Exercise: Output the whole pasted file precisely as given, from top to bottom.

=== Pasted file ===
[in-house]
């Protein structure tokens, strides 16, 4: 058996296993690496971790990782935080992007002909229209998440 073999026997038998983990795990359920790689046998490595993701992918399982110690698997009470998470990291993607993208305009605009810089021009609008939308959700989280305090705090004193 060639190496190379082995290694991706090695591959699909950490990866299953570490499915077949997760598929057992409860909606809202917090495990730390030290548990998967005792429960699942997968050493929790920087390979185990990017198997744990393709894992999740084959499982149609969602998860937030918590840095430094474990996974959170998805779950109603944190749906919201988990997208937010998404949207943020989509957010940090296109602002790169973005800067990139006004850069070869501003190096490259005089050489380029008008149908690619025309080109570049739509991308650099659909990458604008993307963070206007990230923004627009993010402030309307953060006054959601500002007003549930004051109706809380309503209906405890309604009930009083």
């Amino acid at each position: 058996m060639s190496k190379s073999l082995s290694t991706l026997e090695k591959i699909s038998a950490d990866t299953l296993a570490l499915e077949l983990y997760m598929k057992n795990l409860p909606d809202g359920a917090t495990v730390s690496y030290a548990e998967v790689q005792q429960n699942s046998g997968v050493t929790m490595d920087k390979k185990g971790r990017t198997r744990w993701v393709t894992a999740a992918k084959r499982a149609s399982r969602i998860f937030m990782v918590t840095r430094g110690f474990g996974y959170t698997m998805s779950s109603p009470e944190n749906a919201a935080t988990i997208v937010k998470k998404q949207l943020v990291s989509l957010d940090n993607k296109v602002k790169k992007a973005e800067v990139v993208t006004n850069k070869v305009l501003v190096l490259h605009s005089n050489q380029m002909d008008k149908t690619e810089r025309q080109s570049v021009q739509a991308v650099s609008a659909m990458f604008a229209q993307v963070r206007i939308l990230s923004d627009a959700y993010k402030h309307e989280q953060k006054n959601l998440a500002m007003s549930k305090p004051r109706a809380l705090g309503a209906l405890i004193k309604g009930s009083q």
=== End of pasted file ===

[in-house]
């Protein structure tokens, strides 16, 4: 058996296993690496971790990782935080992007002909229209998440 073999026997038998983990795990359920790689046998490595993701992918399982110690698997009470998470990291993607993208305009605009810089021009609008939308959700989280305090705090004193 060639190496190379082995290694991706090695591959699909950490990866299953570490499915077949997760598929057992409860909606809202917090495990730390030290548990998967005792429960699942997968050493929790920087390979185990990017198997744990393709894992999740084959499982149609969602998860937030918590840095430094474990996974959170998805779950109603944190749906919201988990997208937010998404949207943020989509957010940090296109602002790169973005800067990139006004850069070869501003190096490259005089050489380029008008149908690619025309080109570049739509991308650099659909990458604008993307963070206007990230923004627009993010402030309307953060006054959601500002007003549930004051109706809380309503209906405890309604009930009083």
């Amino acid at each position: 058996m060639s190496k190379s073999l082995s290694t991706l026997e090695k591959i699909s038998a950490d990866t299953l296993a570490l499915e077949l983990y997760m598929k057992n795990l409860p909606d809202g359920a917090t495990v730390s690496y030290a548990e998967v790689q005792q429960n699942s046998g997968v050493t929790m490595d920087k390979k185990g971790r990017t198997r744990w993701v393709t894992a999740a992918k084959r499982a149609s399982r969602i998860f937030m990782v918590t840095r430094g110690f474990g996974y959170t698997m998805s779950s109603p009470e944190n749906a919201a935080t988990i997208v937010k998470k998404q949207l943020v990291s989509l957010d940090n993607k296109v602002k790169k992007a973005e800067v990139v993208t006004n850069k070869v305009l501003v190096l490259h605009s005089n050489q380029m002909d008008k149908t690619e810089r025309q080109s570049v021009q739509a991308v650099s609008a659909m990458f604008a229209q993307v963070r206007i939308l990230s923004d627009a959700y993010k402030h309307e989280q953060k006054n959601l998440a500002m007003s549930k305090p004051r109706a809380l705090g309503a209906l405890i004193k309604g009930s009083q």